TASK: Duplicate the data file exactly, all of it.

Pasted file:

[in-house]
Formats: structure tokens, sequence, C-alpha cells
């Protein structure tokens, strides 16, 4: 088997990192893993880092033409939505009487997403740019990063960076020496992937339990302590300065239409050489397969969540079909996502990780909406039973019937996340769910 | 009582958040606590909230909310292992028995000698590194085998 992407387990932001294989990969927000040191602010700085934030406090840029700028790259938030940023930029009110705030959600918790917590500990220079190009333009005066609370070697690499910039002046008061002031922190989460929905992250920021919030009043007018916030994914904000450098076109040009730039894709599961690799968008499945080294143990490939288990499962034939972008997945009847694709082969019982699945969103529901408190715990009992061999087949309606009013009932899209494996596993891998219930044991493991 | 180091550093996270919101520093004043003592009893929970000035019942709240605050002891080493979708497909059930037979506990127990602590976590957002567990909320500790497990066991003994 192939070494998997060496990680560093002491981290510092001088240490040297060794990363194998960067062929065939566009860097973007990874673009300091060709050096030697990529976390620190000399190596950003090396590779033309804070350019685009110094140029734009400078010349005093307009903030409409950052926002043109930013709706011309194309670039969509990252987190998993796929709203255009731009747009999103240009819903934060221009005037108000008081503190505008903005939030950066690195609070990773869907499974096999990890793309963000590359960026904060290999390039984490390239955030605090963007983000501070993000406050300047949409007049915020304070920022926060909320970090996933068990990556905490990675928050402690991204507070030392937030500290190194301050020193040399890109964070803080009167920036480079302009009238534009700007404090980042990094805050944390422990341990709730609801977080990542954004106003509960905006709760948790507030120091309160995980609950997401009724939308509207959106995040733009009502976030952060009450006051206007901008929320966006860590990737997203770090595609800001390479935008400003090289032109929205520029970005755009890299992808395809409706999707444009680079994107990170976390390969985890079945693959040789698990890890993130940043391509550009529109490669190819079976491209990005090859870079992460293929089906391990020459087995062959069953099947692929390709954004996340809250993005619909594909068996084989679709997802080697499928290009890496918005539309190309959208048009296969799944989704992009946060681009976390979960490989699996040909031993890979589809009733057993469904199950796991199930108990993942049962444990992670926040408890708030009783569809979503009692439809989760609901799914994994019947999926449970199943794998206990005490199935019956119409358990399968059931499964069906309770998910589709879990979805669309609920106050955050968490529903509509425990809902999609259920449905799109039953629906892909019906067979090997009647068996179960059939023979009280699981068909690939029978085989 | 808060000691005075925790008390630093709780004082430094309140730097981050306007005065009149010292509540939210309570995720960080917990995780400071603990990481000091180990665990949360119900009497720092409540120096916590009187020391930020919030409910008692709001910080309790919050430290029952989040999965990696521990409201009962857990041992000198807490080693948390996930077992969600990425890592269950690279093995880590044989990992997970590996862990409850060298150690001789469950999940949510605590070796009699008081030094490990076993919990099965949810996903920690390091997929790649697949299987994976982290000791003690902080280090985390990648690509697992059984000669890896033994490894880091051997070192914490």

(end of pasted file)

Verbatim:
[in-house]
Formats: structure tokens, sequence, C-alpha cells
């Protein structure tokens, strides 16, 4: 088997990192893993880092033409939505009487997403740019990063960076020496992937339990302590300065239409050489397969969540079909996502990780909406039973019937996340769910 | 009582958040606590909230909310292992028995000698590194085998 992407387990932001294989990969927000040191602010700085934030406090840029700028790259938030940023930029009110705030959600918790917590500990220079190009333009005066609370070697690499910039002046008061002031922190989460929905992250920021919030009043007018916030994914904000450098076109040009730039894709599961690799968008499945080294143990490939288990499962034939972008997945009847694709082969019982699945969103529901408190715990009992061999087949309606009013009932899209494996596993891998219930044991493991 | 180091550093996270919101520093004043003592009893929970000035019942709240605050002891080493979708497909059930037979506990127990602590976590957002567990909320500790497990066991003994 192939070494998997060496990680560093002491981290510092001088240490040297060794990363194998960067062929065939566009860097973007990874673009300091060709050096030697990529976390620190000399190596950003090396590779033309804070350019685009110094140029734009400078010349005093307009903030409409950052926002043109930013709706011309194309670039969509990252987190998993796929709203255009731009747009999103240009819903934060221009005037108000008081503190505008903005939030950066690195609070990773869907499974096999990890793309963000590359960026904060290999390039984490390239955030605090963007983000501070993000406050300047949409007049915020304070920022926060909320970090996933068990990556905490990675928050402690991204507070030392937030500290190194301050020193040399890109964070803080009167920036480079302009009238534009700007404090980042990094805050944390422990341990709730609801977080990542954004106003509960905006709760948790507030120091309160995980609950997401009724939308509207959106995040733009009502976030952060009450006051206007901008929320966006860590990737997203770090595609800001390479935008400003090289032109929205520029970005755009890299992808395809409706999707444009680079994107990170976390390969985890079945693959040789698990890890993130940043391509550009529109490669190819079976491209990005090859870079992460293929089906391990020459087995062959069953099947692929390709954004996340809250993005619909594909068996084989679709997802080697499928290009890496918005539309190309959208048009296969799944989704992009946060681009976390979960490989699996040909031993890979589809009733057993469904199950796991199930108990993942049962444990992670926040408890708030009783569809979503009692439809989760609901799914994994019947999926449970199943794998206990005490199935019956119409358990399968059931499964069906309770998910589709879990979805669309609920106050955050968490529903509509425990809902999609259920449905799109039953629906892909019906067979090997009647068996179960059939023979009280699981068909690939029978085989 | 808060000691005075925790008390630093709780004082430094309140730097981050306007005065009149010292509540939210309570995720960080917990995780400071603990990481000091180990665990949360119900009497720092409540120096916590009187020391930020919030409910008692709001910080309790919050430290029952989040999965990696521990409201009962857990041992000198807490080693948390996930077992969600990425890592269950690279093995880590044989990992997970590996862990409850060298150690001789469950999940949510605590070796009699008081030094490990076993919990099965949810996903920690390091997929790649697949299987994976982290000791003690902080280090985390990648690509697992059984000669890896033994490894880091051997070192914490």